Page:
Tom F. - Rochester, New York
I am co-editor of our bonsai society newsletter, 'Billboard' for the Bonsai Society of Upstate New York... I would like to use all or parts of the articles from your website and blog as articles for the newsletter. I love the '10 Steps to good bonsai', and 'Bonsai magic cloth'. Proper attribution, and a link to the site will be included with whatever is used in our newsletter.

Response: Anyone may reprint articles from the BonsaiMary site for educational purposes. As Tom did, please contact me and agree to proper attribution. A good place for ideas is the List of Bonsai Tree Articles

Robin - Florida, USA
" you have any experience/thoughts on jacaranda and/or tabebuia as bonsai trees "


1. Jacaranda - There are several reasons why it is not commonly used for bonsai. The leaves are large. Like many compound leaves, they look small because the leaflets are small. Another reason, many folks want to see the flowers! Jacaranda trees grown from seed can take as long as 12- 15 years to bloom. Grafted ones bloom in 2-3 years. From a bonsai viewpoint, it is also difficult to develop branches. All of this is not to say it can't be done, however finding the right pre-bonsai may be a challenge.

2. Tabebuia - There are several varieties of "Tabs." They flower pink, lavender-pink, and golden yellow. The flowers are actually larger than they may seem. Again, sorry but not easy for bonsai. Similar problems as Jacaranda developing branches. One, common in Puerto Rico, is a dwarf variety, but not as showy.
If you're looking for a great bloomer try Bougainvillea!

My advice, start with the heaviest trunk you can find (they grow new branches quickly and are easy to maintain.) Check out landscape nurseries.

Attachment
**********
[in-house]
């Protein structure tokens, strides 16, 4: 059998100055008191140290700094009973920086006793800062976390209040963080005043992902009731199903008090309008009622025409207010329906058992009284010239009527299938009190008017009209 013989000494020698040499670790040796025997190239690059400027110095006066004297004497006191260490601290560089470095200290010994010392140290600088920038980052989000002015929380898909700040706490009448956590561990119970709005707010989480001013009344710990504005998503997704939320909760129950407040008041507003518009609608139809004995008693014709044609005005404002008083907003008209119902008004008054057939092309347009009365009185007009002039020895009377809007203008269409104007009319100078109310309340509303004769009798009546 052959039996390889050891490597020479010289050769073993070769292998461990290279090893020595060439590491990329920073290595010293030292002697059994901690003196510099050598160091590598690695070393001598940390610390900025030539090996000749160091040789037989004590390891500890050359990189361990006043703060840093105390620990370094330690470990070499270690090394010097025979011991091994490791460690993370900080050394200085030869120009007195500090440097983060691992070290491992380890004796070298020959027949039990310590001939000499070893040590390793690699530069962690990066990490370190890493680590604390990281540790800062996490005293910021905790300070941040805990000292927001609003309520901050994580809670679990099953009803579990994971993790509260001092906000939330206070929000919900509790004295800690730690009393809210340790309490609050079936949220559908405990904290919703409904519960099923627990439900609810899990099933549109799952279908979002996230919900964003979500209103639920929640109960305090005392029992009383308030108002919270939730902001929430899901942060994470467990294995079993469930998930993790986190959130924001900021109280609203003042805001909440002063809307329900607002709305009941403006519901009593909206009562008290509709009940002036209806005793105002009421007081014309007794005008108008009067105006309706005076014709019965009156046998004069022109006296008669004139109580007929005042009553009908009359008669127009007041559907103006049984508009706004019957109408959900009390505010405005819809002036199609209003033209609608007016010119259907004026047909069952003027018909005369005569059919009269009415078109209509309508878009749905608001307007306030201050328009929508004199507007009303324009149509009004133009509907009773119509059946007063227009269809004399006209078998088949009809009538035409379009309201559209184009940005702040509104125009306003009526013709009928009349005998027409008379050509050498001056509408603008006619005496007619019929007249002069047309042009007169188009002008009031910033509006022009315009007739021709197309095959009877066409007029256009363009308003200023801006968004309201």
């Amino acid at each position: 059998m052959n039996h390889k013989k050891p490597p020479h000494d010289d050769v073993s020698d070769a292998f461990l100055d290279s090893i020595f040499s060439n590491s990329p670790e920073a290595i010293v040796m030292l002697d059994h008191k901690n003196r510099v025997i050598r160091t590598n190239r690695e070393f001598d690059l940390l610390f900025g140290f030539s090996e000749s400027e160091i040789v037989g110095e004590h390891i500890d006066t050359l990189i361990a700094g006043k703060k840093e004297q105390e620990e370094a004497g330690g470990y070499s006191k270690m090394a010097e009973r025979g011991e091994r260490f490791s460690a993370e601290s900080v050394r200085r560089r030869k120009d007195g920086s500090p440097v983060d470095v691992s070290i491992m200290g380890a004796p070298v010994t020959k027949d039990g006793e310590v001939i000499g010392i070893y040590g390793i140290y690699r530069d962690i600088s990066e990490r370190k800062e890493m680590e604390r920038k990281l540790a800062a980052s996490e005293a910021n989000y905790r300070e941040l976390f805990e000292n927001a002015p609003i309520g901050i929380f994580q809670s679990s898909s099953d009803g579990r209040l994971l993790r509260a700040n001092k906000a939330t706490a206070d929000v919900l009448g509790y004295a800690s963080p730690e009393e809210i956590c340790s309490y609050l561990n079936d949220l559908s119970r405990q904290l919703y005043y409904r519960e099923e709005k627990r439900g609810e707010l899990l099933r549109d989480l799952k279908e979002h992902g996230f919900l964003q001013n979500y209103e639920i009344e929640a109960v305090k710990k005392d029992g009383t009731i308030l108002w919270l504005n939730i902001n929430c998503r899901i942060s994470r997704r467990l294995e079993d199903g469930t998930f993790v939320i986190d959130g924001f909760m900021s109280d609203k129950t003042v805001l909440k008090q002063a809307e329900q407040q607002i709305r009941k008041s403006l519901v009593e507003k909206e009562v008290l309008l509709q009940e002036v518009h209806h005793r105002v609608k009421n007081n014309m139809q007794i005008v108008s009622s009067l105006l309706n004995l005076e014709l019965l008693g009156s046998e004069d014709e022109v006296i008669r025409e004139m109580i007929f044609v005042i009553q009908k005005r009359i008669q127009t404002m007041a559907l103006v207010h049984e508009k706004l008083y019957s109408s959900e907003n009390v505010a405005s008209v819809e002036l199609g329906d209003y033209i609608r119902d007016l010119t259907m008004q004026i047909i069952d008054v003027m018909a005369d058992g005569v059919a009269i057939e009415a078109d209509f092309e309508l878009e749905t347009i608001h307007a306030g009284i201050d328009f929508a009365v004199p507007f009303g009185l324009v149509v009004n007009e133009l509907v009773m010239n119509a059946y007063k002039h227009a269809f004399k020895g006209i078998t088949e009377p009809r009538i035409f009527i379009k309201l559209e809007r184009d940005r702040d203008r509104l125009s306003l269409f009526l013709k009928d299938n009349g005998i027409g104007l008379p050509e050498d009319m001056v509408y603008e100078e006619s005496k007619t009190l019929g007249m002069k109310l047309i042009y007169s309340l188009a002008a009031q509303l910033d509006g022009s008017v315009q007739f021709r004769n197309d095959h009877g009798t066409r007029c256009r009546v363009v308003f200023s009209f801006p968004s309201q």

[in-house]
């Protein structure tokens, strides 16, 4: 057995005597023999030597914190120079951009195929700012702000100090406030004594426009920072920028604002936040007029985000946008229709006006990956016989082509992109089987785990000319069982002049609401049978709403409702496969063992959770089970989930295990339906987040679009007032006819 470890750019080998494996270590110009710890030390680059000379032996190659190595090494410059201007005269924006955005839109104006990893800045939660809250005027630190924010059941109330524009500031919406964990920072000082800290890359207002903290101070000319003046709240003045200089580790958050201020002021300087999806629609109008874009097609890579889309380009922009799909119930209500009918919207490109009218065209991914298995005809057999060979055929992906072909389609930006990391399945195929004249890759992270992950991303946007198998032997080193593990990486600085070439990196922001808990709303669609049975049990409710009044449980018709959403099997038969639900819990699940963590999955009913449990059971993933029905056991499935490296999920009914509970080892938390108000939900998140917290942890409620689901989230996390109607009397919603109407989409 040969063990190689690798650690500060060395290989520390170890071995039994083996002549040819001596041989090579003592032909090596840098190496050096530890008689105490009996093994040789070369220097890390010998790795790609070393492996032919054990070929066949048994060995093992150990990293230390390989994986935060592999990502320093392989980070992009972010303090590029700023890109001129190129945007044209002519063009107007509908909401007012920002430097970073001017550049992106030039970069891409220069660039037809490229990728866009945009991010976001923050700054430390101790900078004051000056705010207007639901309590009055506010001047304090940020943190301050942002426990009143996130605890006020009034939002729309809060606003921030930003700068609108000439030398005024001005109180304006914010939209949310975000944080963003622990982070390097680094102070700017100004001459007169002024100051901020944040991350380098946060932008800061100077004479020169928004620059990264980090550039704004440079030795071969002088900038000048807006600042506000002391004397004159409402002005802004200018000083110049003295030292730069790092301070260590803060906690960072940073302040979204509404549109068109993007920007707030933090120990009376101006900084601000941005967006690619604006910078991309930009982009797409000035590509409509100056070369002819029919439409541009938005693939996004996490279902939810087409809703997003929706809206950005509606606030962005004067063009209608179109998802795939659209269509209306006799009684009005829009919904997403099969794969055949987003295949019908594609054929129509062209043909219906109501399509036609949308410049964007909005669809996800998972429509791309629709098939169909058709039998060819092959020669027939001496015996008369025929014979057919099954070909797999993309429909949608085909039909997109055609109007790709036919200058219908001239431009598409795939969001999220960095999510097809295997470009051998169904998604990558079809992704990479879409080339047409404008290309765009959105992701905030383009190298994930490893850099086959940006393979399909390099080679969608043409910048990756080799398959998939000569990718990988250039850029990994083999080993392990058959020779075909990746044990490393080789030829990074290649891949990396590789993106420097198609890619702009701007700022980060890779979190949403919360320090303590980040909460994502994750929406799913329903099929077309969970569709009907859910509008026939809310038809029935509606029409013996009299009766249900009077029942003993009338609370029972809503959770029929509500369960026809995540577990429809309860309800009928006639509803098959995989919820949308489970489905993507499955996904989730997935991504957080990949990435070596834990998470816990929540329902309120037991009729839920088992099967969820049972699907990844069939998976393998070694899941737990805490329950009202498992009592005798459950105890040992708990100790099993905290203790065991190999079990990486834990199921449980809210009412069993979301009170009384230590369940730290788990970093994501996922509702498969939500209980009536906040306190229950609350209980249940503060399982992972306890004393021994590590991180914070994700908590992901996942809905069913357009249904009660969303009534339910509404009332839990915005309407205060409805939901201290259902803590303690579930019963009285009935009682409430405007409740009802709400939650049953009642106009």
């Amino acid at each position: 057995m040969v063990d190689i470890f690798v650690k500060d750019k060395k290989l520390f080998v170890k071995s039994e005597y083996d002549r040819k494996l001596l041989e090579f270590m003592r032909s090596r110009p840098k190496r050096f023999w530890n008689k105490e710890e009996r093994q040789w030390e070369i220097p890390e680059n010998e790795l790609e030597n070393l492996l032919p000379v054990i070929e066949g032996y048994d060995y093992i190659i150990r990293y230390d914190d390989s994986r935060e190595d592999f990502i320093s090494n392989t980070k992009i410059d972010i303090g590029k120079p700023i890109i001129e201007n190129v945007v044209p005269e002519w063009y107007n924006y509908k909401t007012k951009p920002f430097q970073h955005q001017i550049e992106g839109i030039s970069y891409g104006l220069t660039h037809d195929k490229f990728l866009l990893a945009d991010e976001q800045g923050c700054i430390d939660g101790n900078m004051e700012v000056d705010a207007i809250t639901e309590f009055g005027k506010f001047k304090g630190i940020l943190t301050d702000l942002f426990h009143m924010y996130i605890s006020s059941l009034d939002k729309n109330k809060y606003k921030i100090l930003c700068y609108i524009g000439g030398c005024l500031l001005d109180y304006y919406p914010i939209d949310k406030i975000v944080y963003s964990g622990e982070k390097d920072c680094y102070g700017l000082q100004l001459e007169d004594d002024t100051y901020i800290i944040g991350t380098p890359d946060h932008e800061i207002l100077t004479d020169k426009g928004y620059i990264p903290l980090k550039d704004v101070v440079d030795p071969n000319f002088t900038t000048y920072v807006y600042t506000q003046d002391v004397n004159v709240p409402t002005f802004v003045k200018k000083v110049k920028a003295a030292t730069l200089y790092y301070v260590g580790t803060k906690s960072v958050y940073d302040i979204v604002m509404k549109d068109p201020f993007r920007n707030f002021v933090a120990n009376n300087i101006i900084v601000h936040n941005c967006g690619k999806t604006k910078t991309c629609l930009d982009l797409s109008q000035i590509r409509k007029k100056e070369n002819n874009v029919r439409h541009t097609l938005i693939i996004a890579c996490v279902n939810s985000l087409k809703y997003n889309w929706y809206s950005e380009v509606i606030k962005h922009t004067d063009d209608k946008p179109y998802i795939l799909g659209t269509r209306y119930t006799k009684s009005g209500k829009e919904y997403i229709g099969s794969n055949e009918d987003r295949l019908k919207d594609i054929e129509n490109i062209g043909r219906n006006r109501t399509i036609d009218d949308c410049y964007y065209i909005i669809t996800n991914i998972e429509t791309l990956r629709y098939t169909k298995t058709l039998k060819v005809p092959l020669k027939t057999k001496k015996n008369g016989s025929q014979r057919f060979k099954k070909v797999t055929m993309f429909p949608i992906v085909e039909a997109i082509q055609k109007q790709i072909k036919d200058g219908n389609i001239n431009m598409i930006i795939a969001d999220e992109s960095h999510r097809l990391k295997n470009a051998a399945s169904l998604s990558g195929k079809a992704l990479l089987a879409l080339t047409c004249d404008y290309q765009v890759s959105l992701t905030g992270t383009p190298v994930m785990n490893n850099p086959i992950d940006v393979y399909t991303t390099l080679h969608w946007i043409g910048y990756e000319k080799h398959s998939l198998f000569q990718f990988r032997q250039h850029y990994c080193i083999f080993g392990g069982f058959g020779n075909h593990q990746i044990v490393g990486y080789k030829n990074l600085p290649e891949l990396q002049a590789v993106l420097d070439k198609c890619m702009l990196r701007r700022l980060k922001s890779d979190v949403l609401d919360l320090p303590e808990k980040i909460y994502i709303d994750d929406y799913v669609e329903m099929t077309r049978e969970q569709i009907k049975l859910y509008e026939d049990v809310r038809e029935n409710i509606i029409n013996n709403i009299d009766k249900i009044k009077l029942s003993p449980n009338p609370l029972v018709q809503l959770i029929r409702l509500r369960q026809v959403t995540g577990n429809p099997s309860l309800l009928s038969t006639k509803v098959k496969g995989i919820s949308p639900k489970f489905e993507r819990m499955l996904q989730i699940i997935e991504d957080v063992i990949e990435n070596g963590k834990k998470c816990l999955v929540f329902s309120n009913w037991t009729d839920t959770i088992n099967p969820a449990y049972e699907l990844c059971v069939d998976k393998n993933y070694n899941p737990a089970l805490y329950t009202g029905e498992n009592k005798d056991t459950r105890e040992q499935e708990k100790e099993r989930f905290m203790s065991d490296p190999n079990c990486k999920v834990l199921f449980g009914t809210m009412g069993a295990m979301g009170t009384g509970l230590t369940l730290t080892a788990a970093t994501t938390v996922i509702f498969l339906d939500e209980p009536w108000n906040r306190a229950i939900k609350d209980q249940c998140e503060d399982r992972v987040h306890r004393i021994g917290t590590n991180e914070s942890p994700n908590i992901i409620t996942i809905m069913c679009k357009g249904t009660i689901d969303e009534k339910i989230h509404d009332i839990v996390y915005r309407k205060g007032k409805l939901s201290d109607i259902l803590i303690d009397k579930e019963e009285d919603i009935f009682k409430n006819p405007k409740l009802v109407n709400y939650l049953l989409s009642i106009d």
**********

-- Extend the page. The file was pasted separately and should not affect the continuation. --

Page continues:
Rebecca H. - Winchester, Hampshire, UK

... I have a question about making bonsai and I can't seem to find the answer anywhere.
Once my new bonsai has a good distribution of nebari (either naturally or after using a tourniquet) when can I expose them to the air and plant the tree at its final level? Will the nebari keep growing and thickening once they above the surface of the soil?

Response: Rebecca, fair question. As long as any fine roots (sometimes called feeder roots) are kept in the soil, exposing nebari is not a problem. With age, the nebari will continue to develop. Although once in the confines of a bonsai pot, it will not grow as quickly as in the ground or even a large grow pot. My advice, don't rush it!

Last month's BonsaiBanter also received lots of comments, these are just a few.
Todd from his Ipad "I loved the article about Chinese Penjing!"
- Belfast, UK Really enjoyed March issue!
Solita R.- PA, USA Thank you, always full of great tips and a fabulous read, thanks and gracias!!!!
Judy said Good blog! Enjoyed it.

Lots of folks seemed to like the headline. If you missed it, here it is again 'Breaking Bonsai Rules!'

Until Next Month

Next month I will be sharing "bonsai backyards".

If you have something special or unique about your yard or personal bonsai display, Contact Me

Before the next issue, many of you will be celebrating World Bonsai Day at your club or organization. Please send photos!

In the meantime, enjoy spring!


Mary Miller

Leave this issue of BonsaiBanter and go to Home Page

Back to Back Issues Page